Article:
Are Black People in Asia Black Ghosts? Oxford-Trained Academic Finds Out
Ken Kamoche, an Oxford-trained academic, has written a novel titled Black Ghosts. It basically “tells the relatively ignored story of Africans in China from the late 1980s at about the time of the Tiananmen massacre.” He says to me: “set against a backdrop of controversial Africa-China relations, it is the story of a young man from Zimbabwe who goes to study in China.” With such a newsworthy theme, it was difficult to sidestep a story about the disturbing experiences of blacks in a land far away from home.
Ken Kamoche, Kenyan short story writer and novelist, has mined from his long years of study and travels around Asia to produce this troubling parable of racism, love and connection to homeland. Offensive all at once, the term Black Ghost is the demeaning label reserved for blacks and people of color in China. This derogatory identity has provided the canvas for this Oxford trained management expert to capture the tragedy of blacks behind China’s glittering skylines.
Enter the world of Dan Chiponda, who must love his Chinese lover, in secrecy because of inescapable hate feelings from his host community. His love affair for Lai Ying is defined by tragedy, as exemplified in these opening pages of the novel. “As the train picks up speed, so do I, my eyes never once leaving her face, but it’s too late. A cleaner’s trolley brings me crashing down. When I pick myself up and clear my head, I look up to see the train chugging off into the distance, spewing blue smoke into the sky.”
Chiponda contends with disturbing news from his homeland of Zimbabwe, where government has set about redistributing ancestral lands. Unable to return to where his heart is, he must put up with the inconveniences of studying in a place where love is hard to find and troubles seem to hang at every street corner. In search of solace, he immigrates to Hong Kong, where he encounters further hardships and heartbreak. But a return to a burning Zimbabwe is a decision he must consider wisely.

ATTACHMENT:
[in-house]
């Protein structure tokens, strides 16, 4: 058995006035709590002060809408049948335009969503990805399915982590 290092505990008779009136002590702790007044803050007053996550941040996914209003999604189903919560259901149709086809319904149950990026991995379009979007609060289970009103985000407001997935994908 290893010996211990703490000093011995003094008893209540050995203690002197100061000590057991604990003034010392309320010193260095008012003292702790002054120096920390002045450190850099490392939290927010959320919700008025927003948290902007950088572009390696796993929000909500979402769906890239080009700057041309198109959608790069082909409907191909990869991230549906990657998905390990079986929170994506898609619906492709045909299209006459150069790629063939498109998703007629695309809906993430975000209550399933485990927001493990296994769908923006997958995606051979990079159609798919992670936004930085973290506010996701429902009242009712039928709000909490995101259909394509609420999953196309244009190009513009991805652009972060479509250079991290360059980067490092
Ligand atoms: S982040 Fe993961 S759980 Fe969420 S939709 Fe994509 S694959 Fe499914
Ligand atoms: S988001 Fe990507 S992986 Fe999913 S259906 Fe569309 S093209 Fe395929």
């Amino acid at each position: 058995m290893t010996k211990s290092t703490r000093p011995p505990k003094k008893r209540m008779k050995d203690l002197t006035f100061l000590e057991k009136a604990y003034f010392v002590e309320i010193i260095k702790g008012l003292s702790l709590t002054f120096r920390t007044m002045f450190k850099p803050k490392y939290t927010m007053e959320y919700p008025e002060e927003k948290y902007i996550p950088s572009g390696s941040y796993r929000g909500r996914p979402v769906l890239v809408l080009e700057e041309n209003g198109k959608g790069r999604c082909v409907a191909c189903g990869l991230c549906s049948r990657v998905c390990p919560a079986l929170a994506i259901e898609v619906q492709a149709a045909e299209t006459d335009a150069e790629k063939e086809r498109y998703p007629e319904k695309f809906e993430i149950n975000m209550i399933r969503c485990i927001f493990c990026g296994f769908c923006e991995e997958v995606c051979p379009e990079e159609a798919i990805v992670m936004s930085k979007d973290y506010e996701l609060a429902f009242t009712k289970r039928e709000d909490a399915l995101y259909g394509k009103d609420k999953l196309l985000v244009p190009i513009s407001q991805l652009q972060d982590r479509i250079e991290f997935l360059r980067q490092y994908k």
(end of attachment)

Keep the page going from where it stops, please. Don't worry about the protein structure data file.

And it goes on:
Black Ghosts is a novel that blacks and all who abhor racism need to know about, in order to better appreciate the existential travails of black brothers and sisters in the Asia Diaspora. This is a subplot of current fiction that is rarely treated by today’s reigning writers. Kamoche has done a fine job of capturing in relatable beauty and anguish, the trauma faced by blacks in and around Asia, where they are few and inadvertently overlooked by social cultures and larger economic considerations. We should hold this book aloft, for it is a book of tender humanity from the author towards his characters.
A university lecturer and a notable academic authority in Africa-China affairs; Ken challenges us not to see blacks and people of color as ghosts that are invisible, but as an integral part of our shared humanity.
Ken Kamoche’s collection of short stories, A Fragile Hope (Salt, 2007) found a place on the shortlist for the Commonwealth First Book Award in 2008. Kamoche has been a Rhodes Scholar at Oxford University. His books are available online and where good books are sold. https://www.austinmacauley.com/book/black-ghosts.
Photo of author courtesy: Old Cambrian Society.